Should Stairs Match the Upstairs or Downstairs?

Let’s start with the obvious: stairs serve as a transition space between two floors in your home. It’s tricky to design stairs that compliment both your downstairs and upstairs flooring. So how should you go about it?

Stairs should match both the upstairs and downstairs levels. If the flooring upstairs is entirely different from downstairs, find a middle ground that can act as a fitting transition. Determine which floors the stairs are most visible from to decide which type of flooring to feature more of.

In this article, we’ll talk about different ways to make the transition from your downstairs to your upstairs smoother by using clever tricks when the flooring on both levels matches, when they don’t, or when the flooring on both levels is made of entirely different materials.

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How To Match Your Stairs to Your Floor?

Match your upstairs and downstairs with your stairs by choosing the same type of flooring, so the transition will be smooth. However, if the floors are of different styles and designs, go for one that spells neutral territory. This allows you to incorporate elements from both floor levels for a more seamless look. 

Same Flooring

If your upstairs and downstairs match, furnishing your stairs will be pretty straightforward. Use the same type of wood and the same shade of stain to make the transition between both levels seamless. If you want to add a bit of creativity and contrast, consider using a runner. Apart from its obvious aesthetic purposes, a runner will also add traction to your stairs, making them safer and easier to traverse. 

Different Flooring

It starts getting tricky when your upstairs and downstairs flooring doesn’t match. For instance, if your downstairs is dark-stained oak and your upstairs is light-stained walnut, it can be complicated to decide which flooring to use for your stairs. 

One trick is to determine at which level your stairs are more visible. Typically, you would see more of the stairs from downstairs than upstairs. Hence, the transition will seem smoother if you match your stairs to the downstairs flooring. If you have a landing, you can take it as an opportunity to switch to the upstairs flooring.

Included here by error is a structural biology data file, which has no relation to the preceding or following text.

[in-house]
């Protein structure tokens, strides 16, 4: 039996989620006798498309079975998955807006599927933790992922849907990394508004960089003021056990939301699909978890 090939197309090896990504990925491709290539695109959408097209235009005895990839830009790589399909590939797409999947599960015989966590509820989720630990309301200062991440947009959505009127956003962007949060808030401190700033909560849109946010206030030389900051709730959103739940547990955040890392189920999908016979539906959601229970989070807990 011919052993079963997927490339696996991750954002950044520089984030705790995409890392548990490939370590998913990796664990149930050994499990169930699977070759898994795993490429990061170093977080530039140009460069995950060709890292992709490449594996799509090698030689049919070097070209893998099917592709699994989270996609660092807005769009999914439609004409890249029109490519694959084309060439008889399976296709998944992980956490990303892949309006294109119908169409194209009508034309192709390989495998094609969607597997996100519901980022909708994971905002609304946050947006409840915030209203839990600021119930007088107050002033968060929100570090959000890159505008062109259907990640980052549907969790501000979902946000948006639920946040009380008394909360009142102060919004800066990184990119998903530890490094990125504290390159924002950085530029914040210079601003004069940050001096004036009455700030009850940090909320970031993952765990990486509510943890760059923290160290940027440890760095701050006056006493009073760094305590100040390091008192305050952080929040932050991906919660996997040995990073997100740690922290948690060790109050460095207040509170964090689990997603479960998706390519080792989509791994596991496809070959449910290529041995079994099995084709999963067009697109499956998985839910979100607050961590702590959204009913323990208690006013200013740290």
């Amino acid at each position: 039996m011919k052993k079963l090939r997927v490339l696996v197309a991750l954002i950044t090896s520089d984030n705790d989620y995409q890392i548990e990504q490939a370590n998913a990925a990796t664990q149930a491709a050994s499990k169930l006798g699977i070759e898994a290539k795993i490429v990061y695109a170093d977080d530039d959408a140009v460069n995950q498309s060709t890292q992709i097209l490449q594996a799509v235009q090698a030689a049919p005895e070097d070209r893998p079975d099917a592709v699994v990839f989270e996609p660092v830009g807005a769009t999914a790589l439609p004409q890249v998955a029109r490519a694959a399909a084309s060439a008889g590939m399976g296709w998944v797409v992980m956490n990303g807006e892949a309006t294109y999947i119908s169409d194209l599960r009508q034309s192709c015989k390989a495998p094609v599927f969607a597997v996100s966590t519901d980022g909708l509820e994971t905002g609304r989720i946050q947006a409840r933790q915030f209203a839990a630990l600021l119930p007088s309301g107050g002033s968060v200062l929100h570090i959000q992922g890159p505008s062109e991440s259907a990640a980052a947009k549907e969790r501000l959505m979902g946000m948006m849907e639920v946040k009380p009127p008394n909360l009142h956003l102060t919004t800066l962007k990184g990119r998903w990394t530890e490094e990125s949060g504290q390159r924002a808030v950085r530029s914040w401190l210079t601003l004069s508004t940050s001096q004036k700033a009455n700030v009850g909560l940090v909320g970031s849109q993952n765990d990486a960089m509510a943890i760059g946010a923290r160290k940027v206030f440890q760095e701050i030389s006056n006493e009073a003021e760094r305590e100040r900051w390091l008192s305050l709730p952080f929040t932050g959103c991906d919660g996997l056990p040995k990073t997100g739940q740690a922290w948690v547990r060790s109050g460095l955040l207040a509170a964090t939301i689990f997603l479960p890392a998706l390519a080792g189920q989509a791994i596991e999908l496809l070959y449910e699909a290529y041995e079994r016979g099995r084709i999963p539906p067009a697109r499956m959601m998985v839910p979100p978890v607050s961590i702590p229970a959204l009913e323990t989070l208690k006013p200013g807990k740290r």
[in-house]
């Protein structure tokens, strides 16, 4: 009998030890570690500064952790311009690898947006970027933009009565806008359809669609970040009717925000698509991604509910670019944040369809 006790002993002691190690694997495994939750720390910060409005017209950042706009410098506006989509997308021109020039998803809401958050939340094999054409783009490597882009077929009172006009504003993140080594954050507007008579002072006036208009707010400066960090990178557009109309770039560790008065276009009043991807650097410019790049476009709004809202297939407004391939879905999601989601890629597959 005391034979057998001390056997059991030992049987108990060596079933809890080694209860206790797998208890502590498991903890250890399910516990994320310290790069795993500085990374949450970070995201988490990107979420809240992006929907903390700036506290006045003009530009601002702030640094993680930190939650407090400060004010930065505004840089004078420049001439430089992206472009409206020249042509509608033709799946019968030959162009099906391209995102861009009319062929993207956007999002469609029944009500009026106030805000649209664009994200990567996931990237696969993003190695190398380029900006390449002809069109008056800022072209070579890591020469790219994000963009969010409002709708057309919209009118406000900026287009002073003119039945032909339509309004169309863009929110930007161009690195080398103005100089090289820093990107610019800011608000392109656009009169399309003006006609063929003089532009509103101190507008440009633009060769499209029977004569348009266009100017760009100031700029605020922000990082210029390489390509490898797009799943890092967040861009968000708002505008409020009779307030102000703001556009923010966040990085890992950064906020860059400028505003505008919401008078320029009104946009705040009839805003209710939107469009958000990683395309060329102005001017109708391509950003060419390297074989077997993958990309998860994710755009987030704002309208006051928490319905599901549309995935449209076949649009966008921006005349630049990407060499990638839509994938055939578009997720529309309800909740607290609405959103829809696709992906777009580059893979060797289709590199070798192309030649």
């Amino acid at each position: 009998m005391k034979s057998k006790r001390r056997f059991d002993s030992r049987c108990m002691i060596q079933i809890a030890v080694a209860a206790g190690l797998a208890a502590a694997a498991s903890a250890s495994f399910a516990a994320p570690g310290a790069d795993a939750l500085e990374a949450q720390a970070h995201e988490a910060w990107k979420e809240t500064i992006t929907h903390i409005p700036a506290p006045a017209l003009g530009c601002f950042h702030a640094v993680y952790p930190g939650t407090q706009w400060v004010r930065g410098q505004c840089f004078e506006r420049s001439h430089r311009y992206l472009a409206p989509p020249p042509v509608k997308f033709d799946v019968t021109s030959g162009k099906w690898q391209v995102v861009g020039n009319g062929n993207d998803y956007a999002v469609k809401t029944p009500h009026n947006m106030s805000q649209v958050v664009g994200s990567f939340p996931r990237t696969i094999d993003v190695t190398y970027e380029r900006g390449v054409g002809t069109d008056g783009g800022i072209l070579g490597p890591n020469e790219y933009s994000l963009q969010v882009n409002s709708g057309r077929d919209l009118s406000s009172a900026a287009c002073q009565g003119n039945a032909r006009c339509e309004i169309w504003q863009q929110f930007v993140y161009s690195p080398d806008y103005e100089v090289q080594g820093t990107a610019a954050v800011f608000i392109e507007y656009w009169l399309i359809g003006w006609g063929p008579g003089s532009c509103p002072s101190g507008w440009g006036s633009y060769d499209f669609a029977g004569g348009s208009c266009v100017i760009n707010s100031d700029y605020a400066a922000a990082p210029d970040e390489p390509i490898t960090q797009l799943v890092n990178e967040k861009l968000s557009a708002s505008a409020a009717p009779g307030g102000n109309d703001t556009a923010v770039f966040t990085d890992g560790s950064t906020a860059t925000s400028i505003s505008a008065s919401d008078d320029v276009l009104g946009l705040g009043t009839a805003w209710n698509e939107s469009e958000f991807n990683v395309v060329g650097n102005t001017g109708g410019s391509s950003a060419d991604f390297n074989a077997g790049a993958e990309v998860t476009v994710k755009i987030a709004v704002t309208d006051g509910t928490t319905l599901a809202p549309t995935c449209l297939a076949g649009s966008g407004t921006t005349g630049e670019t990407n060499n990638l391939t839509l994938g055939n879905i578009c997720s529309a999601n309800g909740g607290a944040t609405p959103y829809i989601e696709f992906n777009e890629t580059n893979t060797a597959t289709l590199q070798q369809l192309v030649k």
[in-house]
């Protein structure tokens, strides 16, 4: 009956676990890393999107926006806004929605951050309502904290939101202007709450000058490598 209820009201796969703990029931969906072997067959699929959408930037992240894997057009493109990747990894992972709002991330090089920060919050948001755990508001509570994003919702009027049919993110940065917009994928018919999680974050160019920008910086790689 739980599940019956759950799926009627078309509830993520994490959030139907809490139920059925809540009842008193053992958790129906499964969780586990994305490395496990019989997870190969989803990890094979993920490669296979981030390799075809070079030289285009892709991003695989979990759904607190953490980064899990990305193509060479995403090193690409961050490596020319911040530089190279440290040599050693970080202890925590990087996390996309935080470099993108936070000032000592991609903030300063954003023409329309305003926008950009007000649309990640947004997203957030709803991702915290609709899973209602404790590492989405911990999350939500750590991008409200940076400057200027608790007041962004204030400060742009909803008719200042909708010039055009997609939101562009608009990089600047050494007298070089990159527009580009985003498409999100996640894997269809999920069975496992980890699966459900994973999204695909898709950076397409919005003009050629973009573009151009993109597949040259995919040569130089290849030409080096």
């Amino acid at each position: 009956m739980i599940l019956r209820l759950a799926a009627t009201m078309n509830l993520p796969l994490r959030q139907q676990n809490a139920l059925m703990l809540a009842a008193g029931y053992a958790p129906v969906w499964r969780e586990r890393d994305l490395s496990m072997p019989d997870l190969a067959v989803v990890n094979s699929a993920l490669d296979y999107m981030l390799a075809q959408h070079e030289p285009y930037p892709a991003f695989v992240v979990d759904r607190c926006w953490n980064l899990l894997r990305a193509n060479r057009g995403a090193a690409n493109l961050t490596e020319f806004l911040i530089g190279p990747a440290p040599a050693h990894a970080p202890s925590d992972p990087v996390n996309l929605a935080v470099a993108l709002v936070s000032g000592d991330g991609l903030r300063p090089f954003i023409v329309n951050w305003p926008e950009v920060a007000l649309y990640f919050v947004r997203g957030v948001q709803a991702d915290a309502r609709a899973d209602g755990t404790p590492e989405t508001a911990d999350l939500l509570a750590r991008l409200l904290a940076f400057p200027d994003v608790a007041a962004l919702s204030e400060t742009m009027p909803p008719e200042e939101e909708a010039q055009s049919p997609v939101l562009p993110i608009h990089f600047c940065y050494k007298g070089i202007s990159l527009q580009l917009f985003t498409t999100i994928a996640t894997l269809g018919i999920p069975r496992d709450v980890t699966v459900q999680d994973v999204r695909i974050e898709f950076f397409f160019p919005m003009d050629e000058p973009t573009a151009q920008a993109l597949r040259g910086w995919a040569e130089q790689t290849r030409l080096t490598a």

You can also coordinate elements from both levels into your stairs. For instance, you can use the same type and shade of wood from downstairs on each step, then use the same kind of wood and shade from upstairs on the risers. The contrasting elements will add character to your stairs and make the transition between levels smoother. 

Same Carpeting

The same idea goes if both your downstairs and upstairs are carpeted. You can go for a shade or design that exactly matches both floor levels or the level from which your stairs are more visible. 

For a bit of contrast, you can also opt for a similar carpet shade — one that is subtly darker or lighter. This way, your stairs will stand out and become more of a focal point in your home. 

Different Carpeting

If the carpeting upstairs differs from your downstairs carpeting, search for a safe middle ground to start from. Look for a carpet design that blends both design elements, or go for a solid shade that complements the carpeting on both floors. 

Striped or patterned carpets are an option to consider because you can seamlessly incorporate shades from your upstairs and downstairs carpeting. Furthermore, patterned carpets add contrast and a more stylish finish to the overall look. However, note that patterned carpeting only works if the carpets on both floors are of a solid color. If they have intricate designs, striped stairs will only be distracting and confusing

Mixed Floors

It gets trickier. What happens when one level is carpeted and the other is wood? In this case, incorporate elements from both the upstairs and downstairs to provide a smooth transition when walking up or down your flight of stairs. 

Using runners is an excellent idea because it will give you the best of both worlds. You enjoy the benefits of having added cushion and traction from carpets and the aesthetic value that wooden floors provide. You can use runners with self-adhesive features or, for a more distinct look, consider using stair rods. These will keep your runners in place and will add a designer touch to your stairs. 

These gorgeous carpet runner stair rods with knurled caps (available on Etsy) are made of solid brass and will give your stairs a more elegant look. The rods come in four colors so they’re well-suited to match any stair runner you choose. 

Final Thoughts

Stairs should provide a seamless transition between the upstairs and downstairs in your home. To do so, combine elements from each level or focus on the details on the level from which your stairs are more visible

Do not hesitate to unleash your creative side when designing your stairs. Incorporate hand railings, stair treads, runners, different carpet designs, and varying wood stains to give your stars a distinct look. These can also be designed to make your stairs safer for everyone in the family.